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Publication numberUS1741946 A
Publication typeGrant
Publication dateDec 31, 1929
Filing dateAug 13, 1926
Priority dateAug 13, 1926
Publication numberUS 1741946 A, US 1741946A, US-A-1741946, US1741946 A, US1741946A
InventorsMarkee Reuel T
Original AssigneeMarkee Reuel T
Export CitationBiBTeX, EndNote, RefMan
External Links: USPTO, USPTO Assignment, Espacenet
Automobile roof-lining construction
US 1741946 A
Abstract  available in
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Claims  available in
Description  (OCR text may contain errors)

Dec. 3l, 1929. R. T. MARKEE 1,741,946

AUTOMOBILE ROOF LINING CONSTRUCTION Filed Aug. 15, 1926 5/7 /3 mun 1 ummm INVENTOR REUL T. MARKEE Patented Dec. 31, 1929 l f i 1,741,945

UNITED ,STATES PATENT otros` i i REUl-L. MARKER,` F PHILADEi-LPHIA, PENNSYLTANI i ,AUTOMOBILE ROOF-LINING GONSTRUTIO application filed August 13, 1926. Serial No. `128,954.

My inventionrelates to a new and useful strumentalities, as herein shown and deroof lining construction in automobile bodies scribed. i and it relates more particularly to a new and y Referring to the drawings i useful liningihanger adapted to beiused in Figure l represents a front elevation of a i the lining of the underside or ceiling ofthe hanger. embodying my invention, as applied' *55 roofs of automobiles and the like, particu to a cross bar of an automobile roof. larly closed automobiles. Figure 2 represents a vertical section on line It has `been the practice heretofore, in 2-2 of Figure l,illustrating the manner in lining the inside of the roof offan automobile which the hanger of my novel l construction or the like, to tack `the lining material diis applied to a cross bar of the roof, and theA U0 rectly into a series of spaced and parallel manner in which the lining material is sup- `cross bars, forming the frame work of such ported by said hanger.

roof. This practice is disadvantageous in Figure 3 represents afront elevation of a that it leaves the lining material thus supmodified construction of a lining hanger. emported, loose and sagging, both between the bodying my invention.V i

spaced cross bars, and between the points of Figure `4represents a vertical sectionalview fastening; provides a `rather insecure anon line 4-4 of Figure 3. y ,a i chorage for the lining, since the tacks very Figure 5 represents a fragmentary secfrequently work loose because of the weight tional view, partly in perspective, of an autoof the lining material hanging therefrom, mobile roof, illustrating the application ofl and such construction greatly shortens the my novel lining hanger. life of the lining material, by the frequent Referring to the drawing, `in which like Vtearing of such material at the tacked points, reference characters indicate like parts, l due to the concentration of the strain of the designates a lining hanger of my novel conweight of the lining material, upon the relastruction,'thesame being composed of a single' tively few points of tacking. strip of any suitable flexible andA durable The object of my present invention is to fabric, folded back upon itself to form on Y )rovide a novel roof construction includino' one side of the hanoer the u er vertical a lining hanger or support, whereby it is portion 2, the conveXed portion 3, the lower possible quickly and economically to secure vertical portion 4, and the lower horizontal" f the desired lining to the underside of any d portion 5, and to form on theother side of desired roof, and to maintain the same taut the hanger the corresponding upper horiat all times, and secure against tearing. zontalportion 6, the lower vertical portion 7,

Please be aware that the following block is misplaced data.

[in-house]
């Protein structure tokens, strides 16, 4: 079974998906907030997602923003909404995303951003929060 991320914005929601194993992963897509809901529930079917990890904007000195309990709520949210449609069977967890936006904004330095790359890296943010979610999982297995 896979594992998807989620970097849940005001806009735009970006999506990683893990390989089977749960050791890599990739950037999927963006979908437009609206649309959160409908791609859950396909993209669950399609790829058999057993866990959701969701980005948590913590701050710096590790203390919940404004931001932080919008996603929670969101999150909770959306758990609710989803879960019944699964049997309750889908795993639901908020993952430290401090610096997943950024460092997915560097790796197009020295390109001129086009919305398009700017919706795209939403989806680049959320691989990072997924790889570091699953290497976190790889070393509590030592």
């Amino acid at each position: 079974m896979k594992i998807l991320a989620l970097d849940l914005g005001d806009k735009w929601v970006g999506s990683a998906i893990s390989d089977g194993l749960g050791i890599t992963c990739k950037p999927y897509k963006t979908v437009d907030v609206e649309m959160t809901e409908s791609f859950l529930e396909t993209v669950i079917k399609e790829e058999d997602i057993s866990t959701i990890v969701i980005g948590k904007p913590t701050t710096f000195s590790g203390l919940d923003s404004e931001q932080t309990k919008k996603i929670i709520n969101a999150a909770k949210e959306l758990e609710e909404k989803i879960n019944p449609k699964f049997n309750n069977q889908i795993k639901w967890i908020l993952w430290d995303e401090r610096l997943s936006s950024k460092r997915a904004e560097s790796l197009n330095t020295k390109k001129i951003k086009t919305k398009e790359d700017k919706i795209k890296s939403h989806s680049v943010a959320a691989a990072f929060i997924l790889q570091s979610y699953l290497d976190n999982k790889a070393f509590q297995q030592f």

` i Vith the above ends in view, my invention the conveXed portion 8 and the upper vertical consists of a lining hanger made of flexible portion 9. The fabric strip may be folded fabric, a reinforcing` bar encased in` said back upon itself either along the lower edge fabric, and a reinforcing srtip superimposed of the hanger, common to the two contiguous upon and secured to the edge of said lining horizontal portions 5 and 6, as shown in Fighanger where the saine comes in contact with ure 2, or along the upper edge of the hanger, and is secured to the lining material proper. common to the two contiguous upper vertical 90 For the purpose of illustrating my invenportions 2 and 9.` The two conveXed portions tion, I have shown in the accompanying draw- 3 and 8 forni an elongated tube, in which'is ings, forms thereof which are at present presnugly fitted the reinforcing rod or bar 10, ferred by ine since they will give in practice, which is tightly retained in position by the 5 satisfactory and reliable results, although it rows of stitches 1l and 12 passing through the 95 is to be understood that the various instrucontiguous vertical portions a and 7, and2 and mentalities of which my invention consists 9respectively. `13 designates a tack or other can be variously arranged and organized and fastening device passingtransversely through that my invention is not limited to the precise the Vupper verticalportions 2 and 9 of the lin-` arrangement and organization of these ining hanger 1 into the cross bar lil inthe iofV of the automobile in a generally horizontal direction, or at a right angle to the direction of the load of the lining supported thereby. 15 designates a reinforcing strip superimposed upon the horizontal portions 5 and 6 and secured thereto and to the lining 16 by the row of stitches 17, passing therethrough.